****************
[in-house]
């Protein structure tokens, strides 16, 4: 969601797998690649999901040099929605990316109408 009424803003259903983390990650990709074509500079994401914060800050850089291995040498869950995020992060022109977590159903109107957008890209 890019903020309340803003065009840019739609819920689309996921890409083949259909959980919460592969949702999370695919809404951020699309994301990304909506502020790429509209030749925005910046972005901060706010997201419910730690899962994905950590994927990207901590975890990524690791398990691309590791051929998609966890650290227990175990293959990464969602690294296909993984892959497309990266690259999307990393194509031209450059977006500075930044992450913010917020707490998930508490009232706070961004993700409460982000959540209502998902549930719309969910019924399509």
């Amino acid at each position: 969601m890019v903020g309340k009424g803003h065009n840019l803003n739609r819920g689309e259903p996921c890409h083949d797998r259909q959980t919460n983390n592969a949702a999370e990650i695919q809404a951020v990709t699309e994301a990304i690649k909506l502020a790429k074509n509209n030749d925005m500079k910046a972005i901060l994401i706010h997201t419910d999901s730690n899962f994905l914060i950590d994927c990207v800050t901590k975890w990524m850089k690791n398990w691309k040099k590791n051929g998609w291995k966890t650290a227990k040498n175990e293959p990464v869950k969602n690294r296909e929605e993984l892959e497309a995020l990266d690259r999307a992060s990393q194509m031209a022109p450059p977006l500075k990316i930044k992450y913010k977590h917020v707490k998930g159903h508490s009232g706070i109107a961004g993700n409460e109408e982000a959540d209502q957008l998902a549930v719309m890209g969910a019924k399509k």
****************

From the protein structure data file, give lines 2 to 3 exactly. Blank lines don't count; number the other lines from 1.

């Protein structure tokens, strides 16, 4: 969601797998690649999901040099929605990316109408 009424803003259903983390990650990709074509500079994401914060800050850089291995040498869950995020992060022109977590159903109107957008890209 890019903020309340803003065009840019739609819920689309996921890409083949259909959980919460592969949702999370695919809404951020699309994301990304909506502020790429509209030749925005910046972005901060706010997201419910730690899962994905950590994927990207901590975890990524690791398990691309590791051929998609966890650290227990175990293959990464969602690294296909993984892959497309990266690259999307990393194509031209450059977006500075930044992450913010917020707490998930508490009232706070961004993700409460982000959540209502998902549930719309969910019924399509």
């Amino acid at each position: 969601m890019v903020g309340k009424g803003h065009n840019l803003n739609r819920g689309e259903p996921c890409h083949d797998r259909q959980t919460n983390n592969a949702a999370e990650i695919q809404a951020v990709t699309e994301a990304i690649k909506l502020a790429k074509n509209n030749d925005m500079k910046a972005i901060l994401i706010h997201t419910d999901s730690n899962f994905l914060i950590d994927c990207v800050t901590k975890w990524m850089k690791n398990w691309k040099k590791n051929g998609w291995k966890t650290a227990k040498n175990e293959p990464v869950k969602n690294r296909e929605e993984l892959e497309a995020l990266d690259r999307a992060s990393q194509m031209a022109p450059p977006l500075k990316i930044k992450y913010k977590h917020v707490k998930g159903h508490s009232g706070i109107a961004g993700n409460e109408e982000a959540d209502q957008l998902a549930v719309m890209g969910a019924k399509k």